The perks and perils of short term research contracts

When you are starting a career in academia, you are inevitably going to be working on a couple of short-term contracts. A lot has been written about this, and I don’t want to repeat that discussion here – at the moment, there isn’t really a way around it, unless you are one of the few people who get a lectureship straight after their PhD (which could turn out to be a curse rather than a blessing!).

Being on short term contracts, and specifically, having to go where the work is, can make you feel out of sync with friends or university classmates who chose to work in industry (or, who got a proper job, as some relatives keep reminding me – they never stop asking me when I graduate or am done studying). They start to earn money straight after university; they buy houses and cars, and can afford expensive lifestyles. They build up a network of friends and colleagues, start to have children, and meet more people when they drop off their kids at the crèche or primary school. They settle down.

In academia, all of this is challenging, and it could get in the way of your career. Short-term contracts mean that it is hard to buy a house, or to settle down. The decision whether and when to have children is even more difficult, as the age at which women generally have children is exactly the age when independent research careers start to take off and require a lot of investment.

Where I think these different career choices also make a difference is in the build up and maintenance of a social network.  Peers who have gone to university and then move on to a job in the same city, are likely to have a network of friends who work in different fields and have widely differing careers. For example, I have friends that I went to university with who work in a cinema, who are teachers, who work for the government, and who work in bike shops.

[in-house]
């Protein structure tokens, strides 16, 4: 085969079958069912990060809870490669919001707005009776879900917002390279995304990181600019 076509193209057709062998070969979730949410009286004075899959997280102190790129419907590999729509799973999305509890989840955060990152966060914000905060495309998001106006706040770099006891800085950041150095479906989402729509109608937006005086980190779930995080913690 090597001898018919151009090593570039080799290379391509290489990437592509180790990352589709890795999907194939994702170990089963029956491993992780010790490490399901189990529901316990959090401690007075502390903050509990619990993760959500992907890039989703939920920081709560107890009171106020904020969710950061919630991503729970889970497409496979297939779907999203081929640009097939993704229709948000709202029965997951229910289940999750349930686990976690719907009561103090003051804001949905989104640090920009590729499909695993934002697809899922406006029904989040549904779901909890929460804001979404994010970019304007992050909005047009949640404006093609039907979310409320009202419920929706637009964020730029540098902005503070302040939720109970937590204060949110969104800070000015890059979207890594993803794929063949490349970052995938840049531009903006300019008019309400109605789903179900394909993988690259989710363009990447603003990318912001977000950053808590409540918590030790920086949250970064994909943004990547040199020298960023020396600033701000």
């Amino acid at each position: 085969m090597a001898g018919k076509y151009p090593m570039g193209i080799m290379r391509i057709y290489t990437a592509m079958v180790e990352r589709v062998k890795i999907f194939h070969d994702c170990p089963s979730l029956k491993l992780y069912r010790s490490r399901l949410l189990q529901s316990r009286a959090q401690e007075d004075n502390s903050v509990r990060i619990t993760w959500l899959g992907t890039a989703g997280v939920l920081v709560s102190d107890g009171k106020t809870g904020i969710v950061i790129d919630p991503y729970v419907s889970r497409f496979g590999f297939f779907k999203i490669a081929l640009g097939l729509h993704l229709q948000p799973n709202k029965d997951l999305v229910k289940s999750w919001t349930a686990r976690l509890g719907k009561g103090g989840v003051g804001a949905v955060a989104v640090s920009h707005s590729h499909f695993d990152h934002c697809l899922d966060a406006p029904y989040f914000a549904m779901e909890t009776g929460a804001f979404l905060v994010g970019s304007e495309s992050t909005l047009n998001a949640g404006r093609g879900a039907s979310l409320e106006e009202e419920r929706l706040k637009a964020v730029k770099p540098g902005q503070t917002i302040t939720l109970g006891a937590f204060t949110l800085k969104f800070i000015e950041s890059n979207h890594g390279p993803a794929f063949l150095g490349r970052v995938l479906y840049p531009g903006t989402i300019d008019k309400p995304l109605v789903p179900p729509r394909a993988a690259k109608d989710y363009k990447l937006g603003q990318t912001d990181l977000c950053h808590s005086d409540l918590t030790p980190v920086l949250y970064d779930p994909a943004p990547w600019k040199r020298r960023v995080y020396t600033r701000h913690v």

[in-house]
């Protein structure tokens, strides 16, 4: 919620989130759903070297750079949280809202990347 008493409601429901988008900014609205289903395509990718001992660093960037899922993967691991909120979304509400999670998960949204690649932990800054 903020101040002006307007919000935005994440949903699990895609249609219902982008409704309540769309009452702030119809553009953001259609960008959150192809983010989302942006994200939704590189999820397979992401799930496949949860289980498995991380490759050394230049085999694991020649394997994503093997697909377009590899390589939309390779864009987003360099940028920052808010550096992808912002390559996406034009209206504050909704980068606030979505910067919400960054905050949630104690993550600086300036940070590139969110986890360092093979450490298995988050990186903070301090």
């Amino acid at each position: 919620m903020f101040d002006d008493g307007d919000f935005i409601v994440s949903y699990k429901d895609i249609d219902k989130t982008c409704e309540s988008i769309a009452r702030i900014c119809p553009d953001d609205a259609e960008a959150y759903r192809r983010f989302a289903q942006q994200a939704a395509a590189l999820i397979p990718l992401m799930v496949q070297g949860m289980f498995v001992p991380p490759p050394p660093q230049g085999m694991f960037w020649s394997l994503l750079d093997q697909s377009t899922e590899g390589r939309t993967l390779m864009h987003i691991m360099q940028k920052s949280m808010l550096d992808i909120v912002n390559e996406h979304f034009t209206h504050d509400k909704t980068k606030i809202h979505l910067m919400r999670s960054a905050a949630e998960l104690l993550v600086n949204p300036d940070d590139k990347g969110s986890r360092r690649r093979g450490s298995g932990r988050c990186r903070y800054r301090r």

Because I have moved around so much, I have had to make new friends, and those are most likely to work in my department, or at least at my university. It is simply quite difficult to make friends outside the university, as this requires active planning, such as becoming a member of a sports club. After having spent years planning my life around mountain biking races, I enjoy having the freedom to go cycling or climbing when I want it, and not when a club prescribes me to – so, this doesn’t really work for me. As a result, I mostly socialize with people who I also work with.

However, on the positive side, moving around a lot also means that I have an army of friends in all corners of the world, and a place to stay on most continents! It’s not only fantastic to see those friends while travelling, it also greatly improves the travelling experience, as you are more likely to see everyday life and culture, rather than tourist attractions, in a country.

But, to conclude, making new friends costs time and energy, and so far, in Manchester, I’ve had very little surplus of both. So, during the week, I’ve been putting my head down and working like a horse to catch up with things, and during weekends, we’ve had some nice solitary mountain bike rides in the Peak District (on my new bike!). However, now that things are calming down a bit, I hope that I will soon have the energy to go out more, and make more of an effort!


One comment on “The perks and perils of short term research contracts

  1. […] career in academia means choosing to be flexible. I have already written about the drawbacks and benefits of short-term research contracts and moving around a lot in terms of having a…, but when it comes to maintaining your relationship, things can become a lot more complicated. […]

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